ODG’s publication “Mega-infrastructure as a mechanism of indebtedness – the risk of illegitimate, ecological and gender debt” analyses the main mechanisms of indebtedness that mega-infrastructure projects entail, raising the question of the illegitimacy of debt, and also considering the creation of other debts such as ecological and gender debt.
Since the financial crisis shocked the United States and the international financial system in 2008, private investors have lobbied international policy agendas to find and promote new lucrative assets. Based on the assumption of perpetual economic growth, mega-infrastructure projects are becoming the new asset for international investors and transnational companies to obtain benefits. Furthermore, austerity plans have forced governments in the North to cut public budgets and remedy the lack of new public investment through new financial mechanisms that attract private investors.
We are witnessing a trend towards the financialisation of infrastructure; a new bubble in the making. Public project financing is loosing importance whilst private financial actors are gaining it. A variety of private investors, including investment funds, banks, insurers, pension funds and private equity firms are financing the building of mega-projects all around the world. The trend is backed up by International Institutions like the G20 or the OECD who argue the existence of an “infrastructure financing gap”, especially in impoverished countries that need these large investments to acquire westernised-visions of development. The financialisation of infrastructure has strong repercussions on which infrastructure is being built and who builds it, promoting in particular mega-infrastructure and a specific model of financing. The BIG-BIG-BIG model (large projects, large investments and large corporations) captures the attention of investors.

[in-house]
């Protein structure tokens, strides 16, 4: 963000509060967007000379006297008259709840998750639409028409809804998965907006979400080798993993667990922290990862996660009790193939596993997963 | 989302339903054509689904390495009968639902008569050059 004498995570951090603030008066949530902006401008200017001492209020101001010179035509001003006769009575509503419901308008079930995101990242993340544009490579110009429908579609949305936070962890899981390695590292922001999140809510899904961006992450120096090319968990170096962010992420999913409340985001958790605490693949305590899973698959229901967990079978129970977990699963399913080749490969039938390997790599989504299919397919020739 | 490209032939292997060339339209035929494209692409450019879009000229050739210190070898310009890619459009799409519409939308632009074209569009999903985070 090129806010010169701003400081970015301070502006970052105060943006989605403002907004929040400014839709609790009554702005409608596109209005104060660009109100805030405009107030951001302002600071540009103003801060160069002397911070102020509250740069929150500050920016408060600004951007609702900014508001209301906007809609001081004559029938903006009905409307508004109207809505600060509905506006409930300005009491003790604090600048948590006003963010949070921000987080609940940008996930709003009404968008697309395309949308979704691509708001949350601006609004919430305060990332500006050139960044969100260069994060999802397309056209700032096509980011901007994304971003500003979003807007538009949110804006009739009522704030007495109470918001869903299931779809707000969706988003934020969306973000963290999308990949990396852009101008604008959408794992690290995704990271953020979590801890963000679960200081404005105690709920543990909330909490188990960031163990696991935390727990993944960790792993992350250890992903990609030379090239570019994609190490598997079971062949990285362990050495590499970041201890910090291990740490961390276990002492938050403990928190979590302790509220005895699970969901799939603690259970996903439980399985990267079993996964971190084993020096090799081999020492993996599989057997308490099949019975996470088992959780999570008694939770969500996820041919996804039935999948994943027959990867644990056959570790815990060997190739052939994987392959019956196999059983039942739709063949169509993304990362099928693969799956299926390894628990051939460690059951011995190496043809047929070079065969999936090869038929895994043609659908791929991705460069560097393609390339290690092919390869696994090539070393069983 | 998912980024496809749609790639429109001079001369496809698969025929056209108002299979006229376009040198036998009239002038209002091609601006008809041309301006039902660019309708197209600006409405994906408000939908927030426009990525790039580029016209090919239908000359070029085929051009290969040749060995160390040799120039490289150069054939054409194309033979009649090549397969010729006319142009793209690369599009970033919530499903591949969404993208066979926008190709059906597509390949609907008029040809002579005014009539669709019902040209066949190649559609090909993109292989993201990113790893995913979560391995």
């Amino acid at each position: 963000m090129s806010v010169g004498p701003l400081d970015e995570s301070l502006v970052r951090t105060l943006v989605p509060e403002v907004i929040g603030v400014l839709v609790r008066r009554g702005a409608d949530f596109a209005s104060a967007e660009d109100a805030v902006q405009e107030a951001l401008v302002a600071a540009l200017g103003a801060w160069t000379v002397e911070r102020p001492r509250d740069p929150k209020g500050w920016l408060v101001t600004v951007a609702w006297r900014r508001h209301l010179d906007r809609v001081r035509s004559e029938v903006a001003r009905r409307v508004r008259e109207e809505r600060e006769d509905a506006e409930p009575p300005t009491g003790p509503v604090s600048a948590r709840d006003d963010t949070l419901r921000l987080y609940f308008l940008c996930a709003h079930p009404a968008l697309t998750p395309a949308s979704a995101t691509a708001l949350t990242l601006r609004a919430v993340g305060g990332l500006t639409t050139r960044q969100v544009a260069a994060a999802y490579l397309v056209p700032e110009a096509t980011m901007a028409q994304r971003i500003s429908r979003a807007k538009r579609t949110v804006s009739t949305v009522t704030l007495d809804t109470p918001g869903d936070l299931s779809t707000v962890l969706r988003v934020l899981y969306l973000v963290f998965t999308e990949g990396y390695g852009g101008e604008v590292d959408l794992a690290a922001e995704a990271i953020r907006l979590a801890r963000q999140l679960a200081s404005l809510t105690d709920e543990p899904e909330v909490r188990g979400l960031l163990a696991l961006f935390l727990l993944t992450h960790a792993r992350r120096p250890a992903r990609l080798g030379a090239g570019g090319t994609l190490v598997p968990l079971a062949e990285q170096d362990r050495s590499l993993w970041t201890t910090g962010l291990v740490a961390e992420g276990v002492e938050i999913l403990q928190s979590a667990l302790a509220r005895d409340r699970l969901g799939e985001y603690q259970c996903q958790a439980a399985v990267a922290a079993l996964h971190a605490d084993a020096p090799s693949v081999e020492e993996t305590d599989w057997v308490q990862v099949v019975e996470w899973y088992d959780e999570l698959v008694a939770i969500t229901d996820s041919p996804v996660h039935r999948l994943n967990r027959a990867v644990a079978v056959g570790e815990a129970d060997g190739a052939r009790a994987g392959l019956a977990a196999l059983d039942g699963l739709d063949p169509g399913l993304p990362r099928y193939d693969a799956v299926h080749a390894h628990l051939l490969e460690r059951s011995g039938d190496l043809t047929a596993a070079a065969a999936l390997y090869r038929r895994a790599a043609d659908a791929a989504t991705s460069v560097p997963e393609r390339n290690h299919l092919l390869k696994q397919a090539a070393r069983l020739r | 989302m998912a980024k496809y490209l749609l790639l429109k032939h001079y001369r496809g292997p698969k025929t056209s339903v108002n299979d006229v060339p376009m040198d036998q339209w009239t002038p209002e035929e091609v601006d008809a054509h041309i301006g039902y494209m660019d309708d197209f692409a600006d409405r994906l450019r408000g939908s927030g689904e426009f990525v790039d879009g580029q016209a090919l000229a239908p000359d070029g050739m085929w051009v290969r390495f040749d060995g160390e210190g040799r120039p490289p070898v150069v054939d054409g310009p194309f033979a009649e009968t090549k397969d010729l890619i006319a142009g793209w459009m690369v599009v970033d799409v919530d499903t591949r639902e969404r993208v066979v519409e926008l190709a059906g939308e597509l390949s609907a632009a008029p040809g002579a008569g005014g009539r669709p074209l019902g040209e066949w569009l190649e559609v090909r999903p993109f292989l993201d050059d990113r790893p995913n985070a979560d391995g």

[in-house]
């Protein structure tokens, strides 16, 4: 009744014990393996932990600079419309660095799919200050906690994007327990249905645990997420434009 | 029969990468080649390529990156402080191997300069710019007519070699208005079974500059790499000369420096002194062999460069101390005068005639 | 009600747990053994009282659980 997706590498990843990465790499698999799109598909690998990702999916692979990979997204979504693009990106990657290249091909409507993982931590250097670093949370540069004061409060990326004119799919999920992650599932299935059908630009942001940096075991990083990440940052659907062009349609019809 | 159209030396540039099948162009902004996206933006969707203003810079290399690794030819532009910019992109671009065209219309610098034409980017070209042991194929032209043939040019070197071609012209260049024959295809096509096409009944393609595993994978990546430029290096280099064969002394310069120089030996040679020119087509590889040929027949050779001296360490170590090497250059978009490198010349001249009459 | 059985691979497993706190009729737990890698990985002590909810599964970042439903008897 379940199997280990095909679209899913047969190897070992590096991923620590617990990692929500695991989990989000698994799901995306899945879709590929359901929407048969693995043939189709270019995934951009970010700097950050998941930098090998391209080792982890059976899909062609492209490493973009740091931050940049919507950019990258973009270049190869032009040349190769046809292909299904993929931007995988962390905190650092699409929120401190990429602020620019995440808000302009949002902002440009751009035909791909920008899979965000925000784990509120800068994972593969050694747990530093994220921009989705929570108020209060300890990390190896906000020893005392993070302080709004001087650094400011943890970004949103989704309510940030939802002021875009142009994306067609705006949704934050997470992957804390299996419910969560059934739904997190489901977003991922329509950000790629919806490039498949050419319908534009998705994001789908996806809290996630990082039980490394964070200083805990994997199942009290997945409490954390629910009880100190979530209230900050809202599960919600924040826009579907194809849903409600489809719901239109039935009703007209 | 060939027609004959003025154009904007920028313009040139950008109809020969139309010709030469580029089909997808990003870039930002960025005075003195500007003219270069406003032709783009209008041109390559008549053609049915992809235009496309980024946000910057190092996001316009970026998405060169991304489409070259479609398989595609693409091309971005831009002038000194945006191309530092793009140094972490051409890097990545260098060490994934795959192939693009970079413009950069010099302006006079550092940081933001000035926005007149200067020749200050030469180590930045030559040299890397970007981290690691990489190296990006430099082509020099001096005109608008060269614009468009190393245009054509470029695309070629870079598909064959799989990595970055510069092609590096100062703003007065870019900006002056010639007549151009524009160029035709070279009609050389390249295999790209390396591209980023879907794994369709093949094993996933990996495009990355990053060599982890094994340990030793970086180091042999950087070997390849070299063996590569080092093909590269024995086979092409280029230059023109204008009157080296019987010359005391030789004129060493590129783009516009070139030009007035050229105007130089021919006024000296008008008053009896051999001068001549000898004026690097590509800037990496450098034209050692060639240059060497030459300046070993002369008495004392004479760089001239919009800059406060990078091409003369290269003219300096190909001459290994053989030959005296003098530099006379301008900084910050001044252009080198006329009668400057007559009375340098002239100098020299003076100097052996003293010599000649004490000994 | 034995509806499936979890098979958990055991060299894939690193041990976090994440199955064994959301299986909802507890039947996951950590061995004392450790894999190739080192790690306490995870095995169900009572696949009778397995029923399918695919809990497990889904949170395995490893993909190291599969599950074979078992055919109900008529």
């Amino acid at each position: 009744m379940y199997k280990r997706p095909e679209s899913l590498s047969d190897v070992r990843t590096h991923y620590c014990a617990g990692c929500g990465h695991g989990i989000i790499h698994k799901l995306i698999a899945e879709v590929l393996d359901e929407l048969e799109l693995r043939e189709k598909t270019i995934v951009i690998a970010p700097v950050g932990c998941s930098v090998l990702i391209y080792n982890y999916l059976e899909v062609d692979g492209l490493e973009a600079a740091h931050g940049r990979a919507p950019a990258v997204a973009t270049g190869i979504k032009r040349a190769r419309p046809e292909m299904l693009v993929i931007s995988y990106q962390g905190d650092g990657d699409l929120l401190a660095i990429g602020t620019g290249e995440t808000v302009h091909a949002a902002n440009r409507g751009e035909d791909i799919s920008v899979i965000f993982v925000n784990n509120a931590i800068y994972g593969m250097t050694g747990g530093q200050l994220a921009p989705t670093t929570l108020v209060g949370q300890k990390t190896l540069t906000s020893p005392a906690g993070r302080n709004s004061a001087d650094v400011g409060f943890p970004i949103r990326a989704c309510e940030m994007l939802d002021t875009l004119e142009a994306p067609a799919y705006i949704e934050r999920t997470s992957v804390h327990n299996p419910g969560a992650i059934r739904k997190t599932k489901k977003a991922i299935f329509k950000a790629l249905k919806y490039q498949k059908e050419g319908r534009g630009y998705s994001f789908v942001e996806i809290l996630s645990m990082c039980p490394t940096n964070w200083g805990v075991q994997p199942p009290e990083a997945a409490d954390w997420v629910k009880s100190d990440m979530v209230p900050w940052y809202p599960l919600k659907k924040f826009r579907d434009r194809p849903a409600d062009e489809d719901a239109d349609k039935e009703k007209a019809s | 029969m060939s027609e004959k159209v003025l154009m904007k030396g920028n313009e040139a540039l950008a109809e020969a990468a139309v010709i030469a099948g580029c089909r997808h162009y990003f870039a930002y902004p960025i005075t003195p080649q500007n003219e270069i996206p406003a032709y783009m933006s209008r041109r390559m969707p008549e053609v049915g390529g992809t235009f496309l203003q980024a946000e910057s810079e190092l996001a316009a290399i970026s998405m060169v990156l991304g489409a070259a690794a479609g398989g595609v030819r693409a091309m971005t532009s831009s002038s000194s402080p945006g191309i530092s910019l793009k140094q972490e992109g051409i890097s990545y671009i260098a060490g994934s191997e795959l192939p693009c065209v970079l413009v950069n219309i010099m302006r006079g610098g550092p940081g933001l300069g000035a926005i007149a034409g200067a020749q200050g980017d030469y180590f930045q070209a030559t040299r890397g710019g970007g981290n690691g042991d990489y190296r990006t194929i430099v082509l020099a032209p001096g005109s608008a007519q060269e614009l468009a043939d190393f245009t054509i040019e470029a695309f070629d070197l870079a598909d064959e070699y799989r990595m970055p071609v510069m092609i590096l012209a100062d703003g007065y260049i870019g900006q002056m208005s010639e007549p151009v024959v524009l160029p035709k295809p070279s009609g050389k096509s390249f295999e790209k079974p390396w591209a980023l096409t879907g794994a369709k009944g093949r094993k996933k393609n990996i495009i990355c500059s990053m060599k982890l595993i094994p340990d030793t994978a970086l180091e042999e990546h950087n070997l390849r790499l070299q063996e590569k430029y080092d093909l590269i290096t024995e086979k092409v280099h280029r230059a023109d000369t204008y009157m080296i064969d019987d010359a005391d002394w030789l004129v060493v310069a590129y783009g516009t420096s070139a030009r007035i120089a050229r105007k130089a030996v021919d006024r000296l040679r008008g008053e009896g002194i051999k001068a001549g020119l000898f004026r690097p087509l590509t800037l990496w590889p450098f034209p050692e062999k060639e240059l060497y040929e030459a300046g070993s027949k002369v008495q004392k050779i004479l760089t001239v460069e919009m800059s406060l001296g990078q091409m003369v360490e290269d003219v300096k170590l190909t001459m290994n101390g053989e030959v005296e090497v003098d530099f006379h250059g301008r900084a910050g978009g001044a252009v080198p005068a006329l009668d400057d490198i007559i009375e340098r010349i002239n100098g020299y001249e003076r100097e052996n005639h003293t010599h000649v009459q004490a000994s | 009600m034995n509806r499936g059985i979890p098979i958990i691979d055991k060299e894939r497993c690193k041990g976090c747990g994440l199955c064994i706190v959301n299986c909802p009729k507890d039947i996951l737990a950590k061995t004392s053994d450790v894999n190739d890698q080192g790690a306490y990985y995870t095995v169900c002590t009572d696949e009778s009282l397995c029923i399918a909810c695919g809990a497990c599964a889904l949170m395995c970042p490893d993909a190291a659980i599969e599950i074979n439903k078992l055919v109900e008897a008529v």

Financialisation of infrastructure has brought a variety of instruments to finance mega-infrastructure projects. We analyse project bonds, which are being utilised especially in Europe and America to fund infrastructure projects and Public Private Partnerships (PPPs), explaining how they lock governments into long-term debt commitments. In impoverished countries, many risky infrastructure projects receive support through foreign Export Credit Agencies (ECAs) that belong to enriched countries in the global North. We explain how these agencies turn private corporation debt into public debt for impoverished countries. Finally, we explain the debt mechanisms of multilateral loans from International Financial Institutions (IFIs) and argue that the conditionality attached to the loans, lead to the loss of sovereignty of impoverished countries in favour of the IFI’s.
Mega-infrastructure projects have serious social and environmental impacts and are often responsible for illegitimate debt. We analyse the concept and give examples. However, when it comes to critically evaluate mega-infrastructure debt, we also have to take into account the ecological and gender debt it also entails.
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